Friday, February 28, 2014

Culture That Comes From Rivalry

February's #blogamonth topic is Culture - school culture, classroom culture, community of growth and learning, culture shifts in school districts, etc. After a crazy month, I'm glad I can sneak this post in before February is officially up! Here's my take on one aspect of school culture:

The recent Olympics turned our classrooms into stadiums, arenas and slope-side bleachers. Regardless of the event on the webcast (though hockey was by far, the favourite), students were transfixed by the athleticism of the participants, the drama of the close calls, but mostly, the Canadian pride.

For a few short weeks, everyone in the school - regardless of background or grade, interest or age - had a common wish: for the Canadian individual or team to win a medal.

I would have been hard-pressed to identify the culture of my school any other time of the year, but from February 7-23, the culture was strictly Canadian.

This brought to mind another aspect of culture which I've experienced in other schools, but have rarely seen at my current school... the culture brought about by rivalry.

I think it is safe to say that most schools have a rival: a school that is similar in terms of sports teams, or Reach for the Top competitors, or school size, or even just geographic area. Any time the rival schools compete, students come out in droves, dressed in school colour chanting school cheers. It brings the school together, with everyone hoping for the same outcome.

I grew up with this. I had more orange-and-black clothing than I care to admit. The cheers still come to me readily 20 years after graduating, I remember full-school spirit days, giant spray-painted banners hanging from walls in the cafeteria, even travelling to rival schools simply as part of a cheer squad to support our school. Every teacher and student got geared up for these meetings, it seemed. It made up part of who were we.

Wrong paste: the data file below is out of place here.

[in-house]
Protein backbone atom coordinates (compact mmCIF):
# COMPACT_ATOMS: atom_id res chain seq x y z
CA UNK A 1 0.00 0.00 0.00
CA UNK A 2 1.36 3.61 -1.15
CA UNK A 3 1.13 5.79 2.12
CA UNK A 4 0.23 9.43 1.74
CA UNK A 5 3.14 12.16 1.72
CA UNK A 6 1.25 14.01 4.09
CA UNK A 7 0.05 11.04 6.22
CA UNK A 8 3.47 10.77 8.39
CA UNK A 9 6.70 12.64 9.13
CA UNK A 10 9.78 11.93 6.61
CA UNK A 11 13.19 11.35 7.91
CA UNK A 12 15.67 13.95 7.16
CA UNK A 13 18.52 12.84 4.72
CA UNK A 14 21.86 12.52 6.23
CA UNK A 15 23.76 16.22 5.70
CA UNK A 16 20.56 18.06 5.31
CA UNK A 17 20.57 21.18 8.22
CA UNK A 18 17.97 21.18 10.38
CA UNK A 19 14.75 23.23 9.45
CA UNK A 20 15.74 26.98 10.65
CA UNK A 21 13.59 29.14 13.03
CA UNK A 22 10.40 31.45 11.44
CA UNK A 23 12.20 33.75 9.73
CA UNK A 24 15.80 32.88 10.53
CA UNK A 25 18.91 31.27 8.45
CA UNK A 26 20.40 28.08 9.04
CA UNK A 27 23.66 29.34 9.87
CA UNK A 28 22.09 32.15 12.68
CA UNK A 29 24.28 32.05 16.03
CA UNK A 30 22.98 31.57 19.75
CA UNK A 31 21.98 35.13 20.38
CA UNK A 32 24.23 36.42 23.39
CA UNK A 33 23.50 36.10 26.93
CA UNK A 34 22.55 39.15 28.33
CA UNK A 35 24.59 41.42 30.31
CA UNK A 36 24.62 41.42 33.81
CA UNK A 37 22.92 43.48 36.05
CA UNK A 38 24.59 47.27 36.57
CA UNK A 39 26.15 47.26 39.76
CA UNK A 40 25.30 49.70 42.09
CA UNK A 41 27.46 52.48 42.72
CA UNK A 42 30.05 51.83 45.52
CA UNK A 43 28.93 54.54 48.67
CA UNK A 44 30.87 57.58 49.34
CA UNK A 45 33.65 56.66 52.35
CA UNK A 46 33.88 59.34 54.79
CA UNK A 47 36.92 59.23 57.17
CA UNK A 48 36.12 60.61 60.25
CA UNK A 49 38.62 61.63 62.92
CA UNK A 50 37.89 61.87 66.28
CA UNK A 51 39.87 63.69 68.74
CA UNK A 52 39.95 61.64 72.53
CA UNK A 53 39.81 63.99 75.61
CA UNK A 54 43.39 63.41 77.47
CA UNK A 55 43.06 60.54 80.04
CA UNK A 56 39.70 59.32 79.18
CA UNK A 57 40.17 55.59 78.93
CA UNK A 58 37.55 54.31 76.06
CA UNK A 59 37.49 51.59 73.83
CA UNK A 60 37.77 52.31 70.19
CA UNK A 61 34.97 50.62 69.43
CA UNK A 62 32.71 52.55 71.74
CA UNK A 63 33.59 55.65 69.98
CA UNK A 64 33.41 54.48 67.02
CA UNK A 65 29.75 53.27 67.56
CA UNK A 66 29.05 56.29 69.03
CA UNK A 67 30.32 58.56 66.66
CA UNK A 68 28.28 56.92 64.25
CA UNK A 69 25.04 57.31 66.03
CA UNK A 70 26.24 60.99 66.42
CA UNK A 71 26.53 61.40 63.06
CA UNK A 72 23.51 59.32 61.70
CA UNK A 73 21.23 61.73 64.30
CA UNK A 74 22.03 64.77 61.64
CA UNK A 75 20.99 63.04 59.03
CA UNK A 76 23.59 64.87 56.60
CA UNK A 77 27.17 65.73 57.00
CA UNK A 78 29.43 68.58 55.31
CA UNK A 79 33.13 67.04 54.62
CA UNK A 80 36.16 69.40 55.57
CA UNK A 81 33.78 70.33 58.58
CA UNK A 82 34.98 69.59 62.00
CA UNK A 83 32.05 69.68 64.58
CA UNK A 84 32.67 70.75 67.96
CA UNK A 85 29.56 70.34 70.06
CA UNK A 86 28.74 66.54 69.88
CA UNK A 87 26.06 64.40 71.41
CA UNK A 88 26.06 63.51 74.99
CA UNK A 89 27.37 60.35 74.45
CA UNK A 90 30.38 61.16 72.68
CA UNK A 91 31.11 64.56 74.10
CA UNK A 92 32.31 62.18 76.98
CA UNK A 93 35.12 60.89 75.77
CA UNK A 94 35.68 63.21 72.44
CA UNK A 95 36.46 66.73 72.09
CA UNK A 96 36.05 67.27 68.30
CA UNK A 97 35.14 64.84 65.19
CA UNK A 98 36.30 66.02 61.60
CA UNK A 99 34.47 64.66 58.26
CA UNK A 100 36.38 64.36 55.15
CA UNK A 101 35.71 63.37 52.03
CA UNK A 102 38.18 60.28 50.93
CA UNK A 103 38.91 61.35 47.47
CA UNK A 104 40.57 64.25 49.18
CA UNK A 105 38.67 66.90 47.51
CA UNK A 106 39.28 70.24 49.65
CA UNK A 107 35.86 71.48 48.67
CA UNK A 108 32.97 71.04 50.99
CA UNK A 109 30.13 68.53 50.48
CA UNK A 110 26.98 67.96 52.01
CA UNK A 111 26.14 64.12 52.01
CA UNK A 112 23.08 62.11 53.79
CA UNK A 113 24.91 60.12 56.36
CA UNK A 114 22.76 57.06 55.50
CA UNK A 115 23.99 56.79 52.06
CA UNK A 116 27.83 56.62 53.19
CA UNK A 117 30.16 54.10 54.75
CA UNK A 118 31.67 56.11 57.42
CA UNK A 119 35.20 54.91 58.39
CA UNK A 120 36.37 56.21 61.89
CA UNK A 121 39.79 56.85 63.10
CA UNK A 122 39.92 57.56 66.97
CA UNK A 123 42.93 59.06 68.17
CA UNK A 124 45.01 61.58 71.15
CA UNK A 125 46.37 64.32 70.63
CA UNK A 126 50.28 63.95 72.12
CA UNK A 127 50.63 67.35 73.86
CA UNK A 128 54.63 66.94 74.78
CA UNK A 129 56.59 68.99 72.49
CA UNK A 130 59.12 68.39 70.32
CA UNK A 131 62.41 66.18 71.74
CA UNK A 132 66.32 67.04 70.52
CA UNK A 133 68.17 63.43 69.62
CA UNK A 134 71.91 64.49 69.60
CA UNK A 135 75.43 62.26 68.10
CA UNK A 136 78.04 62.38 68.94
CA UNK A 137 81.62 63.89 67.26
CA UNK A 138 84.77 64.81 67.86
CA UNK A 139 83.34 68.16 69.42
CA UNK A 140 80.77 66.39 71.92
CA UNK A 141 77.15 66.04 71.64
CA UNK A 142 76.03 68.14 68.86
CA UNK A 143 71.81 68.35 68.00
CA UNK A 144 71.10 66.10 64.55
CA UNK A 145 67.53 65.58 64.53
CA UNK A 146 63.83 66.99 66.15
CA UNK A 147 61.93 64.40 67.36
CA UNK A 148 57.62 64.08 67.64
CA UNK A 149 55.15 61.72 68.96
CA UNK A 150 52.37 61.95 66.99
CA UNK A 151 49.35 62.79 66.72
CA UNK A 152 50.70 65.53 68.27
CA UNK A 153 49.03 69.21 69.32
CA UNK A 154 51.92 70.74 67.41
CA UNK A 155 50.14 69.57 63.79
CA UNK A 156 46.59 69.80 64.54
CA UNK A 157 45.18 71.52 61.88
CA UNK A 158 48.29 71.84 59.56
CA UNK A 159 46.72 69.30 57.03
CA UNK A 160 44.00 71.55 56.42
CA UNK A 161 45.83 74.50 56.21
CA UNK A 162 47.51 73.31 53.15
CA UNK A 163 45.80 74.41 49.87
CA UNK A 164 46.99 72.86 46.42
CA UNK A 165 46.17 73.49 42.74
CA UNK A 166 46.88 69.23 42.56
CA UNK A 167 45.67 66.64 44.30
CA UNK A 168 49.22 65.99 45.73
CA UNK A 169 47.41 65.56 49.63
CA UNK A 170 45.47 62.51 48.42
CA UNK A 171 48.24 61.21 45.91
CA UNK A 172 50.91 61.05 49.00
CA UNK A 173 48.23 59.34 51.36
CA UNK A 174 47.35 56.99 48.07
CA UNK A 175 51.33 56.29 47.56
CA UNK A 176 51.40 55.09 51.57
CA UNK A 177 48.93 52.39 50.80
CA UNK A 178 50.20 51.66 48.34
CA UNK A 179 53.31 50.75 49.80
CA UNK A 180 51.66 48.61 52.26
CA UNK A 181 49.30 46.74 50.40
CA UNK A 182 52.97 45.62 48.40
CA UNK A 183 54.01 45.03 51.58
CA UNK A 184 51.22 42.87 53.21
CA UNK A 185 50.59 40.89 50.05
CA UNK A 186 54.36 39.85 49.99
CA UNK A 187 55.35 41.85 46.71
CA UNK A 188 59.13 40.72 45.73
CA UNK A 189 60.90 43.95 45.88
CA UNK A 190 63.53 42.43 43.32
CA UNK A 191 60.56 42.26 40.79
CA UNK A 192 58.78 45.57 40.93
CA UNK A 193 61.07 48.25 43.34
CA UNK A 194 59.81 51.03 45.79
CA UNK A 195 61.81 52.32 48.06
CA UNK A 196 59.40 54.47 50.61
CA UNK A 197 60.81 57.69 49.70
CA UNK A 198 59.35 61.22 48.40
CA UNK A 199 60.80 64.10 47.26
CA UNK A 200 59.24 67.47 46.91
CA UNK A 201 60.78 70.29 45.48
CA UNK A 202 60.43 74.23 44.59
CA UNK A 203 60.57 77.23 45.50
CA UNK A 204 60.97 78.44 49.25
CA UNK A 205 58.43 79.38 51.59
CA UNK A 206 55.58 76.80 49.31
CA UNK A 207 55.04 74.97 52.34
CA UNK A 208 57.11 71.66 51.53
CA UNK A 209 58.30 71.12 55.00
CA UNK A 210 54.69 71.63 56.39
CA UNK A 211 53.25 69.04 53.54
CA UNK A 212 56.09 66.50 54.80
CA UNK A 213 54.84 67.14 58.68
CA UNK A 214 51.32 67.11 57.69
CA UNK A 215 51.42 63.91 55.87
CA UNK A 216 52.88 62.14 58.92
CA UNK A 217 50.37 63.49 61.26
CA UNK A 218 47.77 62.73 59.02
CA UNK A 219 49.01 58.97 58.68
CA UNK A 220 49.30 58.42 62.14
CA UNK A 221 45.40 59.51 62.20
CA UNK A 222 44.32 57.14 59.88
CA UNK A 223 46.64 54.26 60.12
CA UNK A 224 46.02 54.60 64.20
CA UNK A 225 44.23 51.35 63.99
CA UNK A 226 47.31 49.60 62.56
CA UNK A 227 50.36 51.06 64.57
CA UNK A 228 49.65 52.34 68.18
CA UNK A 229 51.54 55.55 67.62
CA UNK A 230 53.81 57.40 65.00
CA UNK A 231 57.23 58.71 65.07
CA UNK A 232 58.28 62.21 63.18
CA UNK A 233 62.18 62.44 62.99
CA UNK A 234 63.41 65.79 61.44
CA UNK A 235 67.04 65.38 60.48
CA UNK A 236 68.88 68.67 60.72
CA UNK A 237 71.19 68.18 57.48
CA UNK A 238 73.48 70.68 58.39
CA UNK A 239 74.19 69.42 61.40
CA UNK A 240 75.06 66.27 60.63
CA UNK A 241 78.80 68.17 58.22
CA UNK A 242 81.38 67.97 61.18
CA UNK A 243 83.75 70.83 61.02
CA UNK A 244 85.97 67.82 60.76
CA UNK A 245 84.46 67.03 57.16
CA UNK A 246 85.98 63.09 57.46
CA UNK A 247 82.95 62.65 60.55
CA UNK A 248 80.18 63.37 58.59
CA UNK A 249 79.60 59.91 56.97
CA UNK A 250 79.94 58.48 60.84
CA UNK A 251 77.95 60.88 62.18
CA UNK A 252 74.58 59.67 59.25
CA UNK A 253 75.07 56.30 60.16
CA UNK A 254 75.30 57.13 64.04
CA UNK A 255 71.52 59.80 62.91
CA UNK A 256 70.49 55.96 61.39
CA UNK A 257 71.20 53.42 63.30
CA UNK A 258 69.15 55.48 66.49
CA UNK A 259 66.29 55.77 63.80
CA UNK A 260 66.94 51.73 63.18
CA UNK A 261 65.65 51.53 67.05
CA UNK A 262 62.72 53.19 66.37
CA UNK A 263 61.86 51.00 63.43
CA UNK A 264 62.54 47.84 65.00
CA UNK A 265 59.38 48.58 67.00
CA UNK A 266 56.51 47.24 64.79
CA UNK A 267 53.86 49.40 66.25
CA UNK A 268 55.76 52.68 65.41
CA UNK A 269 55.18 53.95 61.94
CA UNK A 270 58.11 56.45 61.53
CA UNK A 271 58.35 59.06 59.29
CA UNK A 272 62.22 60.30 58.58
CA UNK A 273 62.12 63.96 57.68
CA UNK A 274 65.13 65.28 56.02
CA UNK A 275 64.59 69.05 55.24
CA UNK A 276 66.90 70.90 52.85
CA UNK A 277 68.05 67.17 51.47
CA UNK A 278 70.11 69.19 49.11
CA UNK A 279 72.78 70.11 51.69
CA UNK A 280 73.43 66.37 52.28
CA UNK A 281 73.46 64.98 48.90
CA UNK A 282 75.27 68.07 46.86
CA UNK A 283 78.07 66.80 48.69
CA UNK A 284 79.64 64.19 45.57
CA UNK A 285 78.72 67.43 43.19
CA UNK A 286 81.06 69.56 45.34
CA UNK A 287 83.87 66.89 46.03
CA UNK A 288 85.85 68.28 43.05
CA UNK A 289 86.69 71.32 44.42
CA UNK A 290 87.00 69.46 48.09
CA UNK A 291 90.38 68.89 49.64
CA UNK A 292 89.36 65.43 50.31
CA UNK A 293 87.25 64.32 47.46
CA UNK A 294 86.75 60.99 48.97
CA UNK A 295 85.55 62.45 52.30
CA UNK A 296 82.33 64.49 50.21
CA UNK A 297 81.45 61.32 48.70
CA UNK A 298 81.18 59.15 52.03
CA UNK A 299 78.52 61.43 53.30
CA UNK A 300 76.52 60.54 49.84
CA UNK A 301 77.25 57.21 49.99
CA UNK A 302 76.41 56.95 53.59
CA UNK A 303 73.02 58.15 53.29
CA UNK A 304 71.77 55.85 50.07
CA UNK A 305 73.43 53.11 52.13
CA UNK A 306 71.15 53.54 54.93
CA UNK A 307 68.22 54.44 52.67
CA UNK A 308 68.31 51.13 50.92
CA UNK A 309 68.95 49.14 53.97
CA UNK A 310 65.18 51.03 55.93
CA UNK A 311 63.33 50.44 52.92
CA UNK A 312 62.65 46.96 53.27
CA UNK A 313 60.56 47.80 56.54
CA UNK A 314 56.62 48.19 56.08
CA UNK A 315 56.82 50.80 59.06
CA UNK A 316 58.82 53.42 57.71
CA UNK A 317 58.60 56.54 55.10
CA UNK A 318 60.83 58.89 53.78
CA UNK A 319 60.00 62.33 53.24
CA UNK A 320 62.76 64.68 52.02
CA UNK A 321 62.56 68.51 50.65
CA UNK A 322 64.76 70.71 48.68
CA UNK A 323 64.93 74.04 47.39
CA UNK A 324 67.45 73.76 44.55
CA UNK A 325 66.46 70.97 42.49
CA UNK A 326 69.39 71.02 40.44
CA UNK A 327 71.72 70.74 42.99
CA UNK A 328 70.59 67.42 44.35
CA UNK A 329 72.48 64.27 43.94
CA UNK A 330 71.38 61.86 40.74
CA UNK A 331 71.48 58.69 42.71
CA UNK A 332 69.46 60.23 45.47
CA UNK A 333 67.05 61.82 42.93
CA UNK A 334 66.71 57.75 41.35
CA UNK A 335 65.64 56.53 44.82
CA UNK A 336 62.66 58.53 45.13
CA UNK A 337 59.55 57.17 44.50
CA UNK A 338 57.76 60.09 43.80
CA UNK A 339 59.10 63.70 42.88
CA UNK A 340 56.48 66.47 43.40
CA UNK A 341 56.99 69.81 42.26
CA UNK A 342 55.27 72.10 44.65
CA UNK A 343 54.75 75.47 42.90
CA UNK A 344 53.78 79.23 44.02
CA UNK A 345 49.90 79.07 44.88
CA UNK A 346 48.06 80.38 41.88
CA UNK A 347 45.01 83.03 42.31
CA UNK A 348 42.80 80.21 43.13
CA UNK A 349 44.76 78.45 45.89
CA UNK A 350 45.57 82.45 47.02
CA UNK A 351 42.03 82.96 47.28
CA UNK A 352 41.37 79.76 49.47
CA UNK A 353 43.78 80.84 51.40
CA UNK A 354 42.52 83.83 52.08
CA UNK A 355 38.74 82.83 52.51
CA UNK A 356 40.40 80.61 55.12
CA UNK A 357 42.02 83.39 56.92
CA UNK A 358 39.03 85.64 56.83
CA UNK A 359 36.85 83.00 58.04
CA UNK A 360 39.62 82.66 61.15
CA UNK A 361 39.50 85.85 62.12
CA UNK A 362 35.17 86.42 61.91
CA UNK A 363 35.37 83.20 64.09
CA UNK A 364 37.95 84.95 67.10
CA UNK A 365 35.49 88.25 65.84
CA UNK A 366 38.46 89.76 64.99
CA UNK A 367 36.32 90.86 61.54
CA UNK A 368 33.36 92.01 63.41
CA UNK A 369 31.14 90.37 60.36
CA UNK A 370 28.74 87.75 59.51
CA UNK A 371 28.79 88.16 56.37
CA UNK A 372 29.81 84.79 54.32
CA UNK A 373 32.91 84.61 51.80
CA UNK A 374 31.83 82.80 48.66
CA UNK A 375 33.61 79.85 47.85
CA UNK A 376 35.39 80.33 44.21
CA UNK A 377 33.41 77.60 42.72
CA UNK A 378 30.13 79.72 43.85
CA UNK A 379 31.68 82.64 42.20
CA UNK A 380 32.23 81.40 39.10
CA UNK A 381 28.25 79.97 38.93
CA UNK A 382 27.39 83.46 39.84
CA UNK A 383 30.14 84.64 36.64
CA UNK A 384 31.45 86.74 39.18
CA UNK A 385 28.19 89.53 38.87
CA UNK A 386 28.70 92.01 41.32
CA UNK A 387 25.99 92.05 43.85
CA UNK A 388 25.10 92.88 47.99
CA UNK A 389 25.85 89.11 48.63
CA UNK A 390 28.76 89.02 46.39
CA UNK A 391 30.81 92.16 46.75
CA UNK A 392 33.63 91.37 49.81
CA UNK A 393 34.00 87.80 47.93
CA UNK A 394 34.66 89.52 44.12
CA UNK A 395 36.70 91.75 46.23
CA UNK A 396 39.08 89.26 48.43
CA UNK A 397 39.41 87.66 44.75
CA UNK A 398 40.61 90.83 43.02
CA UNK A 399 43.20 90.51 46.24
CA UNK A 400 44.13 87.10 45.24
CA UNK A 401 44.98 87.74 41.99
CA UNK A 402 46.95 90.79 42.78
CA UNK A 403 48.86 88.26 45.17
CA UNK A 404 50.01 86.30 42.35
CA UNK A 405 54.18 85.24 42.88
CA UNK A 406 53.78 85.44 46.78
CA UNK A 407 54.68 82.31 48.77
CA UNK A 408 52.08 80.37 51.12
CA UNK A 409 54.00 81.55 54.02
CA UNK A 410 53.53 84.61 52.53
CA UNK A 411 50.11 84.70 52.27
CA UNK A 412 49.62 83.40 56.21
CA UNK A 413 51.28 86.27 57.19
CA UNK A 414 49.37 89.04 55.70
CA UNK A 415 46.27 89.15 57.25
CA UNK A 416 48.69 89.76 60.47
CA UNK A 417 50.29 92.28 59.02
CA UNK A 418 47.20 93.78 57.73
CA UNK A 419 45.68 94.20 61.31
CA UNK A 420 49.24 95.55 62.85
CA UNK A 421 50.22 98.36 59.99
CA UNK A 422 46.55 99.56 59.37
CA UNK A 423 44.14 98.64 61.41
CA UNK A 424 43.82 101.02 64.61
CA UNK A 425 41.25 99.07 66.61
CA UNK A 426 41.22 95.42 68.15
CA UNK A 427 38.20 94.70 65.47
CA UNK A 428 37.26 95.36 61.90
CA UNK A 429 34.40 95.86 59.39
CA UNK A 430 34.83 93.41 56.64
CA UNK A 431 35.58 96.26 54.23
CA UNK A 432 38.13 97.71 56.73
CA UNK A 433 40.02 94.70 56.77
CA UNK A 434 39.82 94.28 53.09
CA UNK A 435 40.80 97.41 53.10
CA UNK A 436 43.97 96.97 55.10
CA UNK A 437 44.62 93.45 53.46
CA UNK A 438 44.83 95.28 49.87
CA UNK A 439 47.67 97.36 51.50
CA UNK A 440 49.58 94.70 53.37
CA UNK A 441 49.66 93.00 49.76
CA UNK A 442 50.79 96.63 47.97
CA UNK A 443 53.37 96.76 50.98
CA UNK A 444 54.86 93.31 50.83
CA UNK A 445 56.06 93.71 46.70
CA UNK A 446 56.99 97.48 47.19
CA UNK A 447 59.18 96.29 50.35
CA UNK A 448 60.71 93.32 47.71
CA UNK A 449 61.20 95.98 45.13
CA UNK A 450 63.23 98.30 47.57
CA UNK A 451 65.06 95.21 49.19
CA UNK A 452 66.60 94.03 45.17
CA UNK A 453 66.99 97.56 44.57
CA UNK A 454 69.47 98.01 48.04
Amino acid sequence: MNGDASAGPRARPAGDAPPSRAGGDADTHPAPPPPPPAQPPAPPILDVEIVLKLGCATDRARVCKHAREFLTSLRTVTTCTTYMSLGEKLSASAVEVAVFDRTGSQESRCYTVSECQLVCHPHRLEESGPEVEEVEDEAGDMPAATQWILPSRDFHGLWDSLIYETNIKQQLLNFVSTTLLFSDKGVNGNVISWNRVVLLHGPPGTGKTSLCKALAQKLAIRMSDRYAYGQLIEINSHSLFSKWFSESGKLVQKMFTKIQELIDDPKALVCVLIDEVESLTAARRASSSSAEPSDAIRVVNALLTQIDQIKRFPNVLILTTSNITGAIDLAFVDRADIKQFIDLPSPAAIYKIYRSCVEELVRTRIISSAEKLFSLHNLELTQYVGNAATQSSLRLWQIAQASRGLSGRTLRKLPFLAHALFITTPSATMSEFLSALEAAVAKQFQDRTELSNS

Why was our school better than our rival? It wasn't, necessarily, but we found reasons to be the better school, and we rallied around those reasons.

The school at which I teach now, however, doesn't have a rival.

Geographically, the nearest high school is about 45 minutes away, but it is a much smaller, on-reserve school with which we have very little interaction. The next closest school is a full hour away, and the next one another 40 minutes past that.

Athletically, we play in a league which does not include schools in our own Board, with the furthest "rival" almost four hours away from our school. There are only five schools in the league, and games between any two schools are few and far between.

The rural-ness of our school also plays into the number of opportunities we can offer our students to interact with other schools. With 95% of our students bussed to and from the school, it makes it harder to organize extra-curricular, competitive activities. Not ideal for creating THE RIVAL.

Don't get me wrong - we have school spirit, and we all have copious amounts of gold-and-black clothing and face paint, but we lack those regular interactions with a similar school to really get that rivalry going. We cheer on our teams, and celebrate the successes of our students much like any school would, but we're missing that fire - the fire that came through so clearly with the Olympics - that really rallies everyone together in common cause.

Can a good old-fashioned rivalry (and a healthy one, at that) be created? I believe so, but it has to come from the students of both schools. I'm not sure it can be manufactured "in the name of school spirit," but instead has to happen organically. Is there a way we as teachers can encourage and foster friendly competition, with a hint of "can't wait until we face off against you again?"

I realize that this isn't the only thing necessary to bring an entire school together in an over-arching demonstration of its culture. It seems few things, though, get the whole body of students cheering for the same cause, like a good win over an old rival.

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